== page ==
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Implications of West Virginia v. EPA on Proposed SEC Climate Rules

The Supreme Court, in West Virginia v. EPA, effectively limited the ability of the EPA to issue significant regulations designed to address climate change absent further Congressional action.  And any Congressional legislation on this issue has, to date, been stymied by resistance from individuals within the razor-thin Democratic majority (especially Senator Manchin (D-W.V.)).  This decision has basically removed one of the key administrative and regulatory tools that the Biden Administration was planning to use in furtherance of its climate agenda. 

This development thus places a greater emphasis--and greater burden--on the SEC's proposed mandatory financial disclosures regarding climate change, as that regulatory rule-making by the SEC remains (for the moment) an available tool for the Biden Administration to achieve its climate goals.  In effect, the SEC's proposed mandatory climate disclosures--which will have, at best, an indirect impact on actions taken to combat climate change--have now become one of the primary weapons in the Biden Administration's arsenal.  This suggests that the SEC's proposed rules will likely be framed in as robust a manner as possible, in order to advance the Biden Administration's climate agenda to the maximum possible extent.

However, the reasoning behind this decision by the Supreme Court suggests, as many commenters have predicted, that the new conservative super-majority will seize opportunities to limit the role of the administrative state and regulatory agencies generally.  And the SEC's proposed mandatory climate disclosures are yet another example of a far-reaching regulation apparently without explicit Congressional authorization--the precise scenario to which the Supreme Court's current majority has expressed considerable skepticism.  As has been amply demonstrated by the statements and actions of various concerned parties--including Republican SEC Commissioners--ever since the SEC announced that they would consider issuing such a rule, the proposed mandatory climate disclosures will confront a challenge to their very existence, and the various legal critiques proffered may well find receptive ears in the judiciary.  So, the SEC's proposed mandatory climate disclosures, which are now one of the Biden Administration's few remaining potent regulatory tools, may themselves be vulnerable to legal challenge in the courts.  It should be anticipated that a lawsuit challenging the legitimacy of these climate disclosures will be filed as soon as the regulation is issued, and only time will tell whether, and to what extent, the climate disclosures will withstand judicial scrutiny and survive as regulations.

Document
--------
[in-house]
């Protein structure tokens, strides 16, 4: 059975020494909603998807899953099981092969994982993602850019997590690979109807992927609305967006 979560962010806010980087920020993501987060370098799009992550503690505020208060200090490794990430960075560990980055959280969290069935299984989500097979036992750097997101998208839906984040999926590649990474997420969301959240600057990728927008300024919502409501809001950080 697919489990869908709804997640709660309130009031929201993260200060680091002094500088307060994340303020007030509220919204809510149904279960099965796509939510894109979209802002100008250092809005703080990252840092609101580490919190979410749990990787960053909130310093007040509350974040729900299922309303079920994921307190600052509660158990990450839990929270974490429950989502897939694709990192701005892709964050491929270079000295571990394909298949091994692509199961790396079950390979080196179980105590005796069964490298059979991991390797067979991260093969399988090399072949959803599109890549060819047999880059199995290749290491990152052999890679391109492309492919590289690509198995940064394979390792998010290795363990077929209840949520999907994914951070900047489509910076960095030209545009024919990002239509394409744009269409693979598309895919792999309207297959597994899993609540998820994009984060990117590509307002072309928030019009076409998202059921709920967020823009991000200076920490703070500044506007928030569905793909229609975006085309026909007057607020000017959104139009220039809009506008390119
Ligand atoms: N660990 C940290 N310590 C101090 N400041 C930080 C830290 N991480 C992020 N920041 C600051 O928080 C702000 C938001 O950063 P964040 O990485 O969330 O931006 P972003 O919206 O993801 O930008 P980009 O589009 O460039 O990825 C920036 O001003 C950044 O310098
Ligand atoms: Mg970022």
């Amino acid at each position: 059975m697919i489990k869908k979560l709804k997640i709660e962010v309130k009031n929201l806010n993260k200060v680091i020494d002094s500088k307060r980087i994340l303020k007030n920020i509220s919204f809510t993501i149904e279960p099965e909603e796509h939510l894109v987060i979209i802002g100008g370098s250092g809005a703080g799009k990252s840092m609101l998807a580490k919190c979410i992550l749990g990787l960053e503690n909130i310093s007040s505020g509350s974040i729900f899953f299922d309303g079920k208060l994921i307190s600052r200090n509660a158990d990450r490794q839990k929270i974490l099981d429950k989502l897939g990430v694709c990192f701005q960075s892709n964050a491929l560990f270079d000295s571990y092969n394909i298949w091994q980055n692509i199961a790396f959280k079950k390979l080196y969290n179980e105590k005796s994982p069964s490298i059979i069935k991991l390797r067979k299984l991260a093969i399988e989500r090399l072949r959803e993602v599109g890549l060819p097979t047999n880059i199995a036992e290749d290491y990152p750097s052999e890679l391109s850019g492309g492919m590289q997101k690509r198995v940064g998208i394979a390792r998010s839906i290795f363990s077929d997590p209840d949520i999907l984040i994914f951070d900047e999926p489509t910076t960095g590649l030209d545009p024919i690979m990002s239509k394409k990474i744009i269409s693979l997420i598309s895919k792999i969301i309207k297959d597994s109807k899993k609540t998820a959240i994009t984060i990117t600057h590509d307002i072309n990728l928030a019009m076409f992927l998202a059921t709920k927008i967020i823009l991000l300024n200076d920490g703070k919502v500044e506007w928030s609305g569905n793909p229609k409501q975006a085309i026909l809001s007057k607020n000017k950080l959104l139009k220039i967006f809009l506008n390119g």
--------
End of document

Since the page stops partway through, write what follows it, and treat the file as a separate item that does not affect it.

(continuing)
One by one, the tools available to President Biden to fight climate change are being stripped away.

After a Supreme Court decision on Thursday, the Environmental Protection Agency will have less authority to limit carbon dioxide from power plants, a major source in this country of the pollution that is dangerously heating the planet.

It’s one in a series of setbacks for Mr. Biden, who came into office with the most ambitious climate agenda of any president, pledging to the rest of the world that the United States, the world’s largest historic emitter of greenhouse gases, would cut that pollution in half by the end of the decade.

©1994-2022 Mintz, Levin, Cohn, Ferris, Glovsky and Popeo, P.C. All Rights Reserved.National Law Review, Volume XII, Number 182
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About this Author

Jacob Hupart Commercial Attorney Litigation Mintz Levin Cohn Ferris Glovsky and Popeo PC
Member

Jacob has a multifaceted litigation practice that encompasses complex commercial litigation, including cases involving securities, employment, and environmental claims, as well as class action litigation, white-collar criminal defense, and regulatory investigations. He has extensive experience handling all phases of litigation before federal and state courts, managing discovery, and conducting settlement negotiations. Jacob has represented clients in a variety of industries, including financial services, energy, education, and the media.

Prior to joining Mintz, he was an associate...

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